He shoved his useless fingers into his pants to keep his entire limb from dragging the ground and tearing away, and prayed the terrain would keep the machines from topping out their speed. He failed to take into account the duality of the mean streaks running down the bonehead clones' spines. They knew every bump, rock, and crater and hit them all.
Heat and dust and pain engulfed his hips, his knees, his torso. His spine stretched, threatened to snap. His head bobbed, smacked back. The cowboys up ahead yee-hawed. He thought briefly of FM, briefly of his Smithson Group partners and Hank, briefly of all the women he'd never known.
And then he didn't think of anything anymore.
If not for the dog, she never would have stopped.
She would have kept on driving, lost in thought-she had enough going on in her life to remain indefinitely, permanently mentally adrift-and man and beast would have both ended up as buzzard bait.
But Neva Case had always been a sucker for the underdog-canines included-and so she pulled her gleaming black, dual-axle, crew-cab pickup to the grassy shoulder, shoved open the driver's-side door, and jumped down.
"C'mon, pooch. Let's see what you're all about," she crooned softly, circling around the truck's bed to where the dog, a blue heeler mix-the markings were right, the fur too thick and too long to be pure-struggled to his feet to warn her off.
His growl was feeble, making her doubly glad she'd stopped. "You look a bit on the wobbly side, pooch. How long have you been out here?"
She took a step closer, leaned down and held out a hand to share her scent. His snarl lessened. His bared teeth vanished. He whimpered slightly, and when her next step took her closer, he offered his head to be scratched. She did, checking the tags on his collar, her hand coming away covered in blood.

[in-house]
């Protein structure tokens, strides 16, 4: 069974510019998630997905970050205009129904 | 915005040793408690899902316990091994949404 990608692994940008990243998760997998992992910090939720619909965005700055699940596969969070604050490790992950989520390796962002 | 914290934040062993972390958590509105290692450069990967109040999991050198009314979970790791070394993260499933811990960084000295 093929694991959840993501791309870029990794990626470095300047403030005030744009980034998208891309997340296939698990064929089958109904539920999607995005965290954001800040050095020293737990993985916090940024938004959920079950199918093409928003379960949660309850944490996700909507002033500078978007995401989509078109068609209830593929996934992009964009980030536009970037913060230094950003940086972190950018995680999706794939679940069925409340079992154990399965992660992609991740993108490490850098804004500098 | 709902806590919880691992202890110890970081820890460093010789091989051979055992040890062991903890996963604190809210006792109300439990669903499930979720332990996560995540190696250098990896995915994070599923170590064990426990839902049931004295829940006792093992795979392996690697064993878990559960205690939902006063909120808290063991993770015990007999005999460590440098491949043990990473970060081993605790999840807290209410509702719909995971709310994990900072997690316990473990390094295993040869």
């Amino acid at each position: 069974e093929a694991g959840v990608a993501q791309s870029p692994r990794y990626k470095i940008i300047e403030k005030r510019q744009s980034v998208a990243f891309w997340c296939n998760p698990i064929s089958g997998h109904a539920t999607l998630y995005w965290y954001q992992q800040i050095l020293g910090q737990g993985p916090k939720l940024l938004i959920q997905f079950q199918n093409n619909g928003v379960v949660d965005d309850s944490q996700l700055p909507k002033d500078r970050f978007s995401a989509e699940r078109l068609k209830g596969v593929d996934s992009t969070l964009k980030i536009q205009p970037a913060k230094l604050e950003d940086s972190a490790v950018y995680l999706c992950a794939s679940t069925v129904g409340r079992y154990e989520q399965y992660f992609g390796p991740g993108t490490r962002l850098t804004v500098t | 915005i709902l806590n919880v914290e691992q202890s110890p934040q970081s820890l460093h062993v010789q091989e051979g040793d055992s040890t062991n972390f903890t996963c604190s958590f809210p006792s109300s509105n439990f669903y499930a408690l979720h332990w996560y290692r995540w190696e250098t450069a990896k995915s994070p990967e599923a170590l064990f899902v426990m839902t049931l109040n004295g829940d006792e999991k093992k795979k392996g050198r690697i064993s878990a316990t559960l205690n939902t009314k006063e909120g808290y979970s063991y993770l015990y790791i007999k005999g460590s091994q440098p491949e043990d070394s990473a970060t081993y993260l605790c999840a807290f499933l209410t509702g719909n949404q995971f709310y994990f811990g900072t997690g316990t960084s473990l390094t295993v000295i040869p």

"Oh, my." She squatted in front of him, let him give her a closer inspection while she carefully examined him, looking for a wound, finding a nasty gash along his lower jaw and a lump the size of half a Ruby Red grapefruit. "I see a visit to Doc Hill in your immediate future, pooch. Maybe he'll know where you belong. Your tags don't even tell me your name."
Her head snapped up. Her gaze honed in on the voice, searching the highway's shoulder between the road and the property line. She pushed up to her feet, made her way around the far side of the truck.
A man lay in the scrub brush halfway between the barbed wire fence and her front bumper. His clothes and skin were coated with dust as if he'd been discarded like so much garbage a day or so ago.
No one besides those dumping trash had reason to stop on this long stretch of rural highway between New Mexico and Texas. Trucks pulled stock trailers. Trucks hauled hay bales and feed.
Excerpted from LARGER than LIFE by ALISON KENT Copyright © 2005 by Alison Kent. Excerpted by permission.